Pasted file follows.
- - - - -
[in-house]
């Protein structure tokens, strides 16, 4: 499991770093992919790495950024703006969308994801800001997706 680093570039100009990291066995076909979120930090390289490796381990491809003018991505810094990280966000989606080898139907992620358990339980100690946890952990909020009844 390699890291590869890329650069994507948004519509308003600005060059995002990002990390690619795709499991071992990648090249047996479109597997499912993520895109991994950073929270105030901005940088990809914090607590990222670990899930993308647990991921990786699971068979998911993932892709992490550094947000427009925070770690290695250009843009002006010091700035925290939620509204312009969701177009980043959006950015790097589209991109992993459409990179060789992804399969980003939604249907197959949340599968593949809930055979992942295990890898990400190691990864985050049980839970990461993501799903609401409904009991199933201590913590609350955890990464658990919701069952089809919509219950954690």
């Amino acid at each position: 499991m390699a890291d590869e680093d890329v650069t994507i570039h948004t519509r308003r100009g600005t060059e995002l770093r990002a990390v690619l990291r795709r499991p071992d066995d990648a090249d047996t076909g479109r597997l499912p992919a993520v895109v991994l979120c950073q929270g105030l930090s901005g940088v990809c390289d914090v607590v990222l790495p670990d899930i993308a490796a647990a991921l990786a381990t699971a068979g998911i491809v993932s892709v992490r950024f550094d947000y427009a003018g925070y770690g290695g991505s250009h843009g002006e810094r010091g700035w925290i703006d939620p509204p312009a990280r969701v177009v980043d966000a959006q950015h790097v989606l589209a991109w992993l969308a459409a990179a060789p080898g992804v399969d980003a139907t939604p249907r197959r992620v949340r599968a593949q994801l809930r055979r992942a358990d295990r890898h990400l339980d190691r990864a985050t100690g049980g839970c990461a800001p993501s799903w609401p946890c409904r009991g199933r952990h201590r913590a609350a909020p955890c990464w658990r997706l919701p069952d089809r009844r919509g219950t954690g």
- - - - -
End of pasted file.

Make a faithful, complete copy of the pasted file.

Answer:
[in-house]
């Protein structure tokens, strides 16, 4: 499991770093992919790495950024703006969308994801800001997706 680093570039100009990291066995076909979120930090390289490796381990491809003018991505810094990280966000989606080898139907992620358990339980100690946890952990909020009844 390699890291590869890329650069994507948004519509308003600005060059995002990002990390690619795709499991071992990648090249047996479109597997499912993520895109991994950073929270105030901005940088990809914090607590990222670990899930993308647990991921990786699971068979998911993932892709992490550094947000427009925070770690290695250009843009002006010091700035925290939620509204312009969701177009980043959006950015790097589209991109992993459409990179060789992804399969980003939604249907197959949340599968593949809930055979992942295990890898990400190691990864985050049980839970990461993501799903609401409904009991199933201590913590609350955890990464658990919701069952089809919509219950954690």
């Amino acid at each position: 499991m390699a890291d590869e680093d890329v650069t994507i570039h948004t519509r308003r100009g600005t060059e995002l770093r990002a990390v690619l990291r795709r499991p071992d066995d990648a090249d047996t076909g479109r597997l499912p992919a993520v895109v991994l979120c950073q929270g105030l930090s901005g940088v990809c390289d914090v607590v990222l790495p670990d899930i993308a490796a647990a991921l990786a381990t699971a068979g998911i491809v993932s892709v992490r950024f550094d947000y427009a003018g925070y770690g290695g991505s250009h843009g002006e810094r010091g700035w925290i703006d939620p509204p312009a990280r969701v177009v980043d966000a959006q950015h790097v989606l589209a991109w992993l969308a459409a990179a060789p080898g992804v399969d980003a139907t939604p249907r197959r992620v949340r599968a593949q994801l809930r055979r992942a358990d295990r890898h990400l339980d190691r990864a985050t100690g049980g839970c990461a800001p993501s799903w609401p946890c409904r009991g199933r952990h201590r913590a609350a909020p955890c990464w658990r997706l919701p069952d089809r009844r919509g219950t954690g």